In her blog, "8 Things I'm Too Old For," Michelle described a few things for which the ship has sailed. She wrote, "I no longer have any guilty pleasures. I just have regular pleasures. I don't feel guilty about liking Lady Gaga. I don't feel guilty about reading every Stephanie Plum book and I certainly don't feel guilty about getting obsessive about a TV show and watching it over and over. I have moved on from Supernatural and Doctor Who. I am currently re-binge watching The Walking Dead. Because Daryl."
11. From Michael Hodin, we learned about the repercussions of an aging population.
In his blog, "Longevity Changes Everything," Michael wrote, "As the 2016 American presidential campaign gets rolling, it will be interesting to see how the candidates outline their strategies for population aging. The candidate who gets it right will not talk about 'how to deal with more old people,' but how to drive economic growth as aging demographics shape productivity, labor participation, and financial planning."
12. From Shannon Bradley-Colleary, we learned how to shake up a stagnant sex life.
In her blog, "The 2 Things Women Want In Bed That We're Not Talking About," Shannon wrote, "Realizing sexual boredom was my issue, not [my husband's], I went to see my former font-of-wisdom (a.k.a. therapist) and admitted that I didn't want the intimate, tender lovemaking that typified my bedroom. Instead, I found books and movies where women are sexually ravished and even aggressively taken exciting. And that I judged myself for it."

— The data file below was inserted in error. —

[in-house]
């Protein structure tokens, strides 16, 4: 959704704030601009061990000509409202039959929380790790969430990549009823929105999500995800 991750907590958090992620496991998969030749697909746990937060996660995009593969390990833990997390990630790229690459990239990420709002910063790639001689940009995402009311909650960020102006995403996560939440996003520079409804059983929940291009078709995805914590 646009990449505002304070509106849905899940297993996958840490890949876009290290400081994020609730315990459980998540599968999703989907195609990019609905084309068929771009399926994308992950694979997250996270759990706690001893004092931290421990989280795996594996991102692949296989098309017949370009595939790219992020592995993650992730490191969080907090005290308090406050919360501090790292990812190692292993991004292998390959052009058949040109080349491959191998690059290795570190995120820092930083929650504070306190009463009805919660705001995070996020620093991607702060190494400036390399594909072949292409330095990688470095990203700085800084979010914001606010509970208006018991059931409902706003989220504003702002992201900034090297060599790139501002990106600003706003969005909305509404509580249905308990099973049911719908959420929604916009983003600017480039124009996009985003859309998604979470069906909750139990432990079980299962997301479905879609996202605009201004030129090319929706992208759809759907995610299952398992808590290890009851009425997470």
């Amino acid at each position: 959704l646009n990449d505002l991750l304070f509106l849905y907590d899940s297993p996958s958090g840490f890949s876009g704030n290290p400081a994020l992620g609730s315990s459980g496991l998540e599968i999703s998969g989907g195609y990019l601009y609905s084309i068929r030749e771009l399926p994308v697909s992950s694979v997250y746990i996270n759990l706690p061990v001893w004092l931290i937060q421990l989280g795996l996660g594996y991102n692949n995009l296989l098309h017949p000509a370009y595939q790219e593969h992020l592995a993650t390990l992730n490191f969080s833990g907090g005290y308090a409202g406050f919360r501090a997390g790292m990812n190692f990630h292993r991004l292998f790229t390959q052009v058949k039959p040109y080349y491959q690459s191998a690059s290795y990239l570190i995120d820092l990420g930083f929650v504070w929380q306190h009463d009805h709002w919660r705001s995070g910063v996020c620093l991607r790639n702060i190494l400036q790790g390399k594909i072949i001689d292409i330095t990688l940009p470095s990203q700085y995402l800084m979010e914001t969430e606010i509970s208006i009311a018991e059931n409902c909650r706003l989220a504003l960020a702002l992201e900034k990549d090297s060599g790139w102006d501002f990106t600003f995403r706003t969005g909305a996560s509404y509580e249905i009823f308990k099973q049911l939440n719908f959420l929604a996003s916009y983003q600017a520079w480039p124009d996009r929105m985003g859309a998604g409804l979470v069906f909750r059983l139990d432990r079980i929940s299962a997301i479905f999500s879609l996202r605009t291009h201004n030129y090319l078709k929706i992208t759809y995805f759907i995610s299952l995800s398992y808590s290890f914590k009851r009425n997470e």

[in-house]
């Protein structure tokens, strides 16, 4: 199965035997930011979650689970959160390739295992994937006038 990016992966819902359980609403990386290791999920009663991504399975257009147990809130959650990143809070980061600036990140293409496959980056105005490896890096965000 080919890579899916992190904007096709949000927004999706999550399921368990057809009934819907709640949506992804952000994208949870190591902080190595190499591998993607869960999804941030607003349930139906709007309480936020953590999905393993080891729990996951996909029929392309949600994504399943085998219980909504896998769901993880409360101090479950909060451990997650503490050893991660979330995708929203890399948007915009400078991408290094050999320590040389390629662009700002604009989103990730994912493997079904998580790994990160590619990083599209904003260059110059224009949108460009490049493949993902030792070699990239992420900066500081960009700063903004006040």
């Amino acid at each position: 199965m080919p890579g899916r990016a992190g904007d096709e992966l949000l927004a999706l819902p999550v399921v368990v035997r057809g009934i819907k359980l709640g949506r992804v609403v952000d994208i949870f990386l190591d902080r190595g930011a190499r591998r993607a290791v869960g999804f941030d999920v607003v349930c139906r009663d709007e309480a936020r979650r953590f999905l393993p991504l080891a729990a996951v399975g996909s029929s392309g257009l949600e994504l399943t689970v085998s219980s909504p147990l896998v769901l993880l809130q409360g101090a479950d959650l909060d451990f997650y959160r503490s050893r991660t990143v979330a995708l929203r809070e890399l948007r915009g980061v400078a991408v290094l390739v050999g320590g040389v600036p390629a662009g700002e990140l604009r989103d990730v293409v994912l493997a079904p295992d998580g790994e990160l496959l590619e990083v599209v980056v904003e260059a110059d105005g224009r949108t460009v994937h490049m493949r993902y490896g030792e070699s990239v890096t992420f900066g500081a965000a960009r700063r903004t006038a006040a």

13. From Barbara Hannah Grufferman, we learned how to take better care of ourselves.
In her blog, "So You Broke A Bone," Barbara wrote: "The cavalier attitude towards osteoporosis can not only have a devastating impact on a human life, but a costly one on the health care system. Heart attack, stroke and breast cancer hospitalizations cost the healthcare system $4.3 billion, $3 billion and $500 million per year, respectively. But fractures led to an estimated hospital cost of more than $5 billion per year."
14. From Iris Ruth Pastor, we learned how to sustain a longtime marriage.
In her blog, "How We Reinvigorated Our Marriage In An Empty Nest," Iris wrote: "Now it's just my husband and me. How do we fill the drifty hours of openness, mingle in the uneasy silence, make the nest whole? How do we adjust to not seeing our children daily? How do we stop ourselves from holding onto a little bird that needs to test his wings? How do we stop the sadness over what is being lost?"
15. From Ken Solin, we learned that one person really can make a huge difference in the lives of others.
In his blog, "Meet The Chef Who's Feeding 1,400 Needy Children Every Day," Ken told us about Bruno Serato, an Italian who emigrated to America 30 years ago. He delivers food for the poor to 20 locations in 10 cities in Orange County, California. Ken said that Bruno doesn't like to be called a hero. "Bruno hasn't a shred of ego. He only agreed to be interviewed to raise public awareness about America's hungry children. At 59, Bruno Serato is an ordinary man doing extraordinary things. A million meals is a Herculean feat for an individual. Bruno Serato fits anyone's definition of heroism," Ken wrote.